The most common misrepresentation issues typically involve: settlement funds; “adjusted” work experience to correspond to the in-demand list of occupations or employer expectations; the withholding of previous criminal troubles, refusals, and deportations in other countries; and fraudulent documents. 

It is foolish to assume that the government simply Googles the applicant’s name and scours their social media profiles, then dials the phone numbers provided in the documentation. In reality, the First Secretary of the Consulate of Canada in the given country verifies the provided information by visiting the applicant’s workplace, searching for them, interviewing all the employees and management, and submitting photographic evidence to the Canadian government for the final decision.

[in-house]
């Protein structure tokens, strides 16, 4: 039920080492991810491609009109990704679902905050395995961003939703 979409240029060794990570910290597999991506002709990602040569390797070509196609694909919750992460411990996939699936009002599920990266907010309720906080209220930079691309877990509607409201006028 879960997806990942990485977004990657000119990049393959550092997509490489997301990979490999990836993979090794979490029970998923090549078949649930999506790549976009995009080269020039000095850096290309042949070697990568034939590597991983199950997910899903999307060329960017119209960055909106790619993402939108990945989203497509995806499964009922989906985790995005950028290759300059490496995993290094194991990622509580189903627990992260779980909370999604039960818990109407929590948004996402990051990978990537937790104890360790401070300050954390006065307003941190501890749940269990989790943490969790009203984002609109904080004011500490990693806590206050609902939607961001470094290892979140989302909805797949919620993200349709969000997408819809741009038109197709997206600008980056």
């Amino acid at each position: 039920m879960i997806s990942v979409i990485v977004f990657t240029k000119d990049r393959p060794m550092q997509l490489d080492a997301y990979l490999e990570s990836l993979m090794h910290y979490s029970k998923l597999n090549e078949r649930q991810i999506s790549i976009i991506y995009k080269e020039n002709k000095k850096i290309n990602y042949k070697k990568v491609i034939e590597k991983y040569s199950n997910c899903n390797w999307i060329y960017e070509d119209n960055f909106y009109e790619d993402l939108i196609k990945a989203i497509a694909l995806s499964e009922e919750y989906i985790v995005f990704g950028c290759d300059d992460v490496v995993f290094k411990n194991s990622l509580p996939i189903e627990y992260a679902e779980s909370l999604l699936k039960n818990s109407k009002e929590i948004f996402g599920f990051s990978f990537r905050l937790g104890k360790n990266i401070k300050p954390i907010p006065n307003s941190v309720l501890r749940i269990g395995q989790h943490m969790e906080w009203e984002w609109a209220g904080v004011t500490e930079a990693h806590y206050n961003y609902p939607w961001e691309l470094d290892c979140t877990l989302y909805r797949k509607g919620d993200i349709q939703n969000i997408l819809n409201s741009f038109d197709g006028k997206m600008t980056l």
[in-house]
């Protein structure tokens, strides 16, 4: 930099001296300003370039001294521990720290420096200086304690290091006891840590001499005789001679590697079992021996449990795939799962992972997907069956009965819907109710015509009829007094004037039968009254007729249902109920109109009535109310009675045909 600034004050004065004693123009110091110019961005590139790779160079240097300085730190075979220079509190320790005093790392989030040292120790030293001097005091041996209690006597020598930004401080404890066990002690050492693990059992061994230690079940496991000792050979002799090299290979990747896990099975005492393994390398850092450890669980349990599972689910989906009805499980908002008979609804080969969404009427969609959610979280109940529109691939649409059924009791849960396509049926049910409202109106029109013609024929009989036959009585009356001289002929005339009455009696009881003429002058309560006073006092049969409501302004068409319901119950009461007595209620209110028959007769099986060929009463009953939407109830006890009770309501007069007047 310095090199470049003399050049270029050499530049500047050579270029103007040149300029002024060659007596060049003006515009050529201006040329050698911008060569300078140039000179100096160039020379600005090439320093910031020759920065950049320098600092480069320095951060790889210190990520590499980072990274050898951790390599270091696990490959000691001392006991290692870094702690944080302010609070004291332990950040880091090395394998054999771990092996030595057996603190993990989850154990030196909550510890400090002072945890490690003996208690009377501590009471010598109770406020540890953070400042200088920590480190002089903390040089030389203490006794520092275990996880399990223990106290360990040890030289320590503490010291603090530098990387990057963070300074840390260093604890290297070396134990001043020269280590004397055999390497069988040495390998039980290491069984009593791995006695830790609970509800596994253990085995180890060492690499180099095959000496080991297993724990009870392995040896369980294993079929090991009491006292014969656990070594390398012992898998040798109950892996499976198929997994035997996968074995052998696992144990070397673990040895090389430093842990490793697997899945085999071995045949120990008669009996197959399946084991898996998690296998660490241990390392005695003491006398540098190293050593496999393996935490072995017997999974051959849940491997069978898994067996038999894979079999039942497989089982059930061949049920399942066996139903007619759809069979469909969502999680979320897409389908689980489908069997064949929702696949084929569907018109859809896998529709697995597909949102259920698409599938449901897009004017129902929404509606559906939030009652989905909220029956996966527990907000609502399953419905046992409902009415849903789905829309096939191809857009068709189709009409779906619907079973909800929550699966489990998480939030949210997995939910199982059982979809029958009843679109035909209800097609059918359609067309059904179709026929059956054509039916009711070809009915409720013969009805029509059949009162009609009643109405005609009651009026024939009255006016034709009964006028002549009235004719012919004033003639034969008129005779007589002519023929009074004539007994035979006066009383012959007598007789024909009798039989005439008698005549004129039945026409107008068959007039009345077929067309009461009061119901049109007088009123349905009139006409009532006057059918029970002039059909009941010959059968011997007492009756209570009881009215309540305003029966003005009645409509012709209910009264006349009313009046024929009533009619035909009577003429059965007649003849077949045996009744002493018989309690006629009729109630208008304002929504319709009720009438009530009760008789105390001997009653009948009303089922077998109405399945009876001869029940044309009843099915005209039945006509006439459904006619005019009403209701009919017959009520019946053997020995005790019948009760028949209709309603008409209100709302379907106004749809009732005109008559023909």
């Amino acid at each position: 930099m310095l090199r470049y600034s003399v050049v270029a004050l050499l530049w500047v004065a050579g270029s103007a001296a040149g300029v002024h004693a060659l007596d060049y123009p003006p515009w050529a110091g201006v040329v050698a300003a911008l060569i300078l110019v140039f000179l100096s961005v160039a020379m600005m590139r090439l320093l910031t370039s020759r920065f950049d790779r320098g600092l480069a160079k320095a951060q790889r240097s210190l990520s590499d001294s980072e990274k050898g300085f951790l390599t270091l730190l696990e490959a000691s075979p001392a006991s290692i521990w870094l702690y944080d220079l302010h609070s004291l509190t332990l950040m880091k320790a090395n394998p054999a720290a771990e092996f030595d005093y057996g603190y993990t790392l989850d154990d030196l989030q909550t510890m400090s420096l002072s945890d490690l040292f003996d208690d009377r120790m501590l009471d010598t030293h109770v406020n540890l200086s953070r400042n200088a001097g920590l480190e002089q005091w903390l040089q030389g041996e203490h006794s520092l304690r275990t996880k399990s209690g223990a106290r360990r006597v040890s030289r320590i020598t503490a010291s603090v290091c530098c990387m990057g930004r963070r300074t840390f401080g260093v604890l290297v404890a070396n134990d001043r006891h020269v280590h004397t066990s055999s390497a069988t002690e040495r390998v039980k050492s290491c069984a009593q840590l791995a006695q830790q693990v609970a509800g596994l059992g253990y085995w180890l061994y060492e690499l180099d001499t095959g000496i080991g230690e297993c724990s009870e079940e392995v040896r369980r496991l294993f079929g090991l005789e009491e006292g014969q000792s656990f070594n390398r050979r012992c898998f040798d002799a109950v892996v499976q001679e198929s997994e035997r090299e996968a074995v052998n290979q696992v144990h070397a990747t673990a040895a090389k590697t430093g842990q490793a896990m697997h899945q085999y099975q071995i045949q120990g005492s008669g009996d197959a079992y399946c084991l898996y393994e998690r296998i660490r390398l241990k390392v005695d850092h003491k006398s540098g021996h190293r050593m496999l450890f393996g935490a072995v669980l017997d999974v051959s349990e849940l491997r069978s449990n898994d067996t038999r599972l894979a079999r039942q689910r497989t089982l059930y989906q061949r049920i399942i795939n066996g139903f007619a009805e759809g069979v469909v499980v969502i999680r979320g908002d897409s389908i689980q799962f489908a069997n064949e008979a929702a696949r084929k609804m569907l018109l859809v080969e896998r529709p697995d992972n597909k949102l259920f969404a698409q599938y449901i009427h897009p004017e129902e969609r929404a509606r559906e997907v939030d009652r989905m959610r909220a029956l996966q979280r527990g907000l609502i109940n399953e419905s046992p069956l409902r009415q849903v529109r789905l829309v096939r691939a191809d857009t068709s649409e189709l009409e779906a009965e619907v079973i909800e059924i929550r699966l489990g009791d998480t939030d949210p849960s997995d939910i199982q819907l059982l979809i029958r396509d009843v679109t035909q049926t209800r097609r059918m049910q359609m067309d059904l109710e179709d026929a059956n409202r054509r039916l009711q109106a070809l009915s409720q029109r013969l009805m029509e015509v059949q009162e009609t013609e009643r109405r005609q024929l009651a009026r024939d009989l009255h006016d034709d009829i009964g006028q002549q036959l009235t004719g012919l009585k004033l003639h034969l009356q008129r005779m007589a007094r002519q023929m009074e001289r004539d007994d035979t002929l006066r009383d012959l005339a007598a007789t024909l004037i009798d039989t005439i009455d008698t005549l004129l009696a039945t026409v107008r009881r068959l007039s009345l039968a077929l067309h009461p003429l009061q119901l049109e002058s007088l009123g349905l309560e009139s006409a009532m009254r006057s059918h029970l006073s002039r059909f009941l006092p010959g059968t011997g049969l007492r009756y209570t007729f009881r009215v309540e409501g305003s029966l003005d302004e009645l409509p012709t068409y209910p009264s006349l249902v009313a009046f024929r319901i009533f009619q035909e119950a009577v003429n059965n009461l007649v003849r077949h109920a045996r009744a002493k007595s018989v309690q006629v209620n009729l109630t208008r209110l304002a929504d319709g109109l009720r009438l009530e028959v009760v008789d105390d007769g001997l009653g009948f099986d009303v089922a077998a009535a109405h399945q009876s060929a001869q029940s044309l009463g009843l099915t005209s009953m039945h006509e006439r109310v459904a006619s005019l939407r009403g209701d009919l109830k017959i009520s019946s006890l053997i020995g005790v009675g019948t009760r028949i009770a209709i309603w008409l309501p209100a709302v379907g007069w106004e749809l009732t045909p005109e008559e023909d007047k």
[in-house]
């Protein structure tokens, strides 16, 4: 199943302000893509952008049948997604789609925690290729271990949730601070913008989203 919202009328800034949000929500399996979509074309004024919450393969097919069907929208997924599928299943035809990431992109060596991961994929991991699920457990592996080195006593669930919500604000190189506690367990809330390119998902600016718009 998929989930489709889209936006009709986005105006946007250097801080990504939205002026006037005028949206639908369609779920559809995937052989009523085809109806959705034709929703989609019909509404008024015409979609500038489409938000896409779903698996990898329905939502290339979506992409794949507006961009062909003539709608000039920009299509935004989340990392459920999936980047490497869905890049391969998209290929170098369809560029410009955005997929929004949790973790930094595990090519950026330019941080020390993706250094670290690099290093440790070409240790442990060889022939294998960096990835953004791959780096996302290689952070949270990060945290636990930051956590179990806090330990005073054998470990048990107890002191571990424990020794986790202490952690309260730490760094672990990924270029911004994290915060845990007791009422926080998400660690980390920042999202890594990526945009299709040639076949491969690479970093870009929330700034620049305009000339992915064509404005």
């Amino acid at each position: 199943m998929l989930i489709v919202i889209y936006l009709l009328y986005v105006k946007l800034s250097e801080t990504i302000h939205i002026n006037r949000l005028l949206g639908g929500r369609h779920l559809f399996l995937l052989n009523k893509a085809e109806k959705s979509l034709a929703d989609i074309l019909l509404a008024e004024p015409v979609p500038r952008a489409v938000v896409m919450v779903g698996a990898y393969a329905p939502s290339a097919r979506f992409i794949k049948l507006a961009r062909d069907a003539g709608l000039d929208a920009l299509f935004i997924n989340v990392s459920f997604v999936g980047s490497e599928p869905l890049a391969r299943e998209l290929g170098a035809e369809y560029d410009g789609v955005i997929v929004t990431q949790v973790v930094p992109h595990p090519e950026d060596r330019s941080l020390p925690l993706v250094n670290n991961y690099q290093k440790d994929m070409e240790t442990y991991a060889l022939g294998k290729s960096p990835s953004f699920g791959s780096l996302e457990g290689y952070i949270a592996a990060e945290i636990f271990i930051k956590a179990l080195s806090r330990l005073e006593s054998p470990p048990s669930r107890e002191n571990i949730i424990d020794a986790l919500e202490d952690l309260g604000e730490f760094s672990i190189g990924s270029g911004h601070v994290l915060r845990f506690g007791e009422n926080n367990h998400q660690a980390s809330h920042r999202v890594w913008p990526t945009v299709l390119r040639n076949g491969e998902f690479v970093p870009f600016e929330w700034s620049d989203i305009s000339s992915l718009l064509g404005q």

Overall, you should think twice when it comes to gambling on misrepresentation. Carefully survey the information on your application and put yourself in the government’s place. Would you want to be hung out to dry by someone you invited to stay in your home? No, and nor does Canada. 

The message is simple: do not lie. There are more than 70 immigration pathways to Canada and if you want to come temporarily or permanently, you will find a legitimate and straightforward way to become a part of Canadian society. 

About the author

Olena Palatnik [ICCRC ID: R519269]
Throughout her 15-year tenure with immigration consultancy, Olena has built a reputation for excellent immigration strategies, incubating new consulting models in immigration practice pursuing the highest rate of customer satisfaction worldwide.